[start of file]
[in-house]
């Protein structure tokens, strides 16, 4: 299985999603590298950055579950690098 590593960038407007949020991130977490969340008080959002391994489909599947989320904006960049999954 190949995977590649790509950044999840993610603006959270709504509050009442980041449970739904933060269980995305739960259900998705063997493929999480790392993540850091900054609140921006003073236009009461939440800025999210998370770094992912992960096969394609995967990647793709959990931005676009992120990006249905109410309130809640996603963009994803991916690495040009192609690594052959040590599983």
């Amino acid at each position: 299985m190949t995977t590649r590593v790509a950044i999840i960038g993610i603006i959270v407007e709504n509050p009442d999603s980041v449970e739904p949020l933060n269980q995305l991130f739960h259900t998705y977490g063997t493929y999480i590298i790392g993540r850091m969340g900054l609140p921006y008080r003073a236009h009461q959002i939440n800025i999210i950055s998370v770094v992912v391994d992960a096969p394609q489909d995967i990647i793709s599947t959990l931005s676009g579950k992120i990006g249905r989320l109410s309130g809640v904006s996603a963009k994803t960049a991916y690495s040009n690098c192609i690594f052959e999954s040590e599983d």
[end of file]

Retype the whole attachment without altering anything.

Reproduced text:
[in-house]
């Protein structure tokens, strides 16, 4: 299985999603590298950055579950690098 590593960038407007949020991130977490969340008080959002391994489909599947989320904006960049999954 190949995977590649790509950044999840993610603006959270709504509050009442980041449970739904933060269980995305739960259900998705063997493929999480790392993540850091900054609140921006003073236009009461939440800025999210998370770094992912992960096969394609995967990647793709959990931005676009992120990006249905109410309130809640996603963009994803991916690495040009192609690594052959040590599983």
């Amino acid at each position: 299985m190949t995977t590649r590593v790509a950044i999840i960038g993610i603006i959270v407007e709504n509050p009442d999603s980041v449970e739904p949020l933060n269980q995305l991130f739960h259900t998705y977490g063997t493929y999480i590298i790392g993540r850091m969340g900054l609140p921006y008080r003073a236009h009461q959002i939440n800025i999210i950055s998370v770094v992912v391994d992960a096969p394609q489909d995967i990647i793709s599947t959990l931005s676009g579950k992120i990006g249905r989320l109410s309130g809640v904006s996603a963009k994803t960049a991916y690495s040009n690098c192609i690594f052959e999954s040590e599983d």